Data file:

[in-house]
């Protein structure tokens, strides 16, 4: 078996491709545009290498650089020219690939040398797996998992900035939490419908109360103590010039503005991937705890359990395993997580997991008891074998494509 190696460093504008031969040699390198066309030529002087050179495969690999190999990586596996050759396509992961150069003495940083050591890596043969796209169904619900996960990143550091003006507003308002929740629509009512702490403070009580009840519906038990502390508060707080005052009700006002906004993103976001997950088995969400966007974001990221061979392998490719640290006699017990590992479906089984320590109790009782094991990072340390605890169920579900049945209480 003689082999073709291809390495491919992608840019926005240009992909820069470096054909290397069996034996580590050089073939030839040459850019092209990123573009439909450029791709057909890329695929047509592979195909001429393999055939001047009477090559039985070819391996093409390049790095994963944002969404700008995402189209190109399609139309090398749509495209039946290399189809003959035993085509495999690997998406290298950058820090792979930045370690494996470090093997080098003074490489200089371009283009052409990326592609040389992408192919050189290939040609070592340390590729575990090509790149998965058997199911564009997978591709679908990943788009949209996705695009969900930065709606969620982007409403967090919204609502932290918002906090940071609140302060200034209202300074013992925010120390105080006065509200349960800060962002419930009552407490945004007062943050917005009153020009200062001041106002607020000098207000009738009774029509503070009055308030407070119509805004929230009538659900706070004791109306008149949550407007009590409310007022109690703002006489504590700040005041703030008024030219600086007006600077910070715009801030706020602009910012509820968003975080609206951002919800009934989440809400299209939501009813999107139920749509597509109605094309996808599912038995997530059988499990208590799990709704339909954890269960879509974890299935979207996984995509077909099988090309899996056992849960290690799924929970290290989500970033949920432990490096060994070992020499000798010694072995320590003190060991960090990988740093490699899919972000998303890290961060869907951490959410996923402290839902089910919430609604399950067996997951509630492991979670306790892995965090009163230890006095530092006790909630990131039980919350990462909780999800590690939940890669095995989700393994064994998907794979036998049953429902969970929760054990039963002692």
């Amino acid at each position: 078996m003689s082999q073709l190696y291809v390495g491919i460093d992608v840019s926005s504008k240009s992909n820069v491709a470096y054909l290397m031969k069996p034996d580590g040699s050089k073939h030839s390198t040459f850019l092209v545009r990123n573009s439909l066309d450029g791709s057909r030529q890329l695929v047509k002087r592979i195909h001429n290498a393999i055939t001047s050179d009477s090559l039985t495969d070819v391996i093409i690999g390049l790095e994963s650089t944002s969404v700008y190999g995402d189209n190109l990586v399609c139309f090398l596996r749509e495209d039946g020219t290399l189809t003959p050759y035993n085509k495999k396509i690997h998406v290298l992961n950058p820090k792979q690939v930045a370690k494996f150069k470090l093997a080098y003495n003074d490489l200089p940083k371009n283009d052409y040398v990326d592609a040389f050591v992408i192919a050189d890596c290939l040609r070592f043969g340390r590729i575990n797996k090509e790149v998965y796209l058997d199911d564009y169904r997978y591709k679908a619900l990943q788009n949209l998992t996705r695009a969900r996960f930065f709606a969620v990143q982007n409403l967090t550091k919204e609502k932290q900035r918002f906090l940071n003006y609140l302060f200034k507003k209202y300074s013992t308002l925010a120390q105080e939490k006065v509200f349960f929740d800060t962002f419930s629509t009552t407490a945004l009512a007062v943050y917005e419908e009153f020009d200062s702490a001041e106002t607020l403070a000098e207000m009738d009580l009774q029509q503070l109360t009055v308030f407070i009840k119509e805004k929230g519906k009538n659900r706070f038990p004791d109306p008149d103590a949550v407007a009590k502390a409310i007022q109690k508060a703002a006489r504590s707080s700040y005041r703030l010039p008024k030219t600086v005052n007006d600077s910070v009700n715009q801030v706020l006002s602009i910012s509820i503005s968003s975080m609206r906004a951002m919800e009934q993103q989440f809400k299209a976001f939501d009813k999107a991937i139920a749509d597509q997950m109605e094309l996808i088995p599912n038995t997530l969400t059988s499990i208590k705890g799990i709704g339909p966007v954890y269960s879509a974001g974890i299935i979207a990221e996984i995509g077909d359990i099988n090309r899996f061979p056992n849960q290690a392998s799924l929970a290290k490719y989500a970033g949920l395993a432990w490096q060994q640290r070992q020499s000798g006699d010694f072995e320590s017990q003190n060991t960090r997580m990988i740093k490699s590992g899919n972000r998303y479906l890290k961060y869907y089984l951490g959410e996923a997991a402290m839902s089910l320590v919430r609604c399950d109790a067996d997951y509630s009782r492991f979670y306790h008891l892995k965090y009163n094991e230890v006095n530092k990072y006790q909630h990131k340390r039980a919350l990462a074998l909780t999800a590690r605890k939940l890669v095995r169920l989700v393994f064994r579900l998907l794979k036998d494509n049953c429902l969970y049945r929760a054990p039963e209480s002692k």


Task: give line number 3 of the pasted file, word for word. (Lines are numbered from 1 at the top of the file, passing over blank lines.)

């Amino acid at each position: 078996m003689s082999q073709l190696y291809v390495g491919i460093d992608v840019s926005s504008k240009s992909n820069v491709a470096y054909l290397m031969k069996p034996d580590g040699s050089k073939h030839s390198t040459f850019l092209v545009r990123n573009s439909l066309d450029g791709s057909r030529q890329l695929v047509k002087r592979i195909h001429n290498a393999i055939t001047s050179d009477s090559l039985t495969d070819v391996i093409i690999g390049l790095e994963s650089t944002s969404v700008y190999g995402d189209n190109l990586v399609c139309f090398l596996r749509e495209d039946g020219t290399l189809t003959p050759y035993n085509k495999k396509i690997h998406v290298l992961n950058p820090k792979q690939v930045a370690k494996f150069k470090l093997a080098y003495n003074d490489l200089p940083k371009n283009d052409y040398v990326d592609a040389f050591v992408i192919a050189d890596c290939l040609r070592f043969g340390r590729i575990n797996k090509e790149v998965y796209l058997d199911d564009y169904r997978y591709k679908a619900l990943q788009n949209l998992t996705r695009a969900r996960f930065f709606a969620v990143q982007n409403l967090t550091k919204e609502k932290q900035r918002f906090l940071n003006y609140l302060f200034k507003k209202y300074s013992t308002l925010a120390q105080e939490k006065v509200f349960f929740d800060t962002f419930s629509t009552t407490a945004l009512a007062v943050y917005e419908e009153f020009d200062s702490a001041e106002t607020l403070a000098e207000m009738d009580l009774q029509q503070l109360t009055v308030f407070i009840k119509e805004k929230g519906k009538n659900r706070f038990p004791d109306p008149d103590a949550v407007a009590k502390a409310i007022q109690k508060a703002a006489r504590s707080s700040y005041r703030l010039p008024k030219t600086v005052n007006d600077s910070v009700n715009q801030v706020l006002s602009i910012s509820i503005s968003s975080m609206r906004a951002m919800e009934q993103q989440f809400k299209a976001f939501d009813k999107a991937i139920a749509d597509q997950m109605e094309l996808i088995p599912n038995t997530l969400t059988s499990i208590k705890g799990i709704g339909p966007v954890y269960s879509a974001g974890i299935i979207a990221e996984i995509g077909d359990i099988n090309r899996f061979p056992n849960q290690a392998s799924l929970a290290k490719y989500a970033g949920l395993a432990w490096q060994q640290r070992q020499s000798g006699d010694f072995e320590s017990q003190n060991t960090r997580m990988i740093k490699s590992g899919n972000r998303y479906l890290k961060y869907y089984l951490g959410e996923a997991a402290m839902s089910l320590v919430r609604c399950d109790a067996d997951y509630s009782r492991f979670y306790h008891l892995k965090y009163n094991e230890v006095n530092k990072y006790q909630h990131k340390r039980a919350l990462a074998l909780t999800a590690r605890k939940l890669v095995r169920l989700v393994f064994r579900l998907l794979k036998d494509n049953c429902l969970y049945r929760a054990p039963e209480s002692k």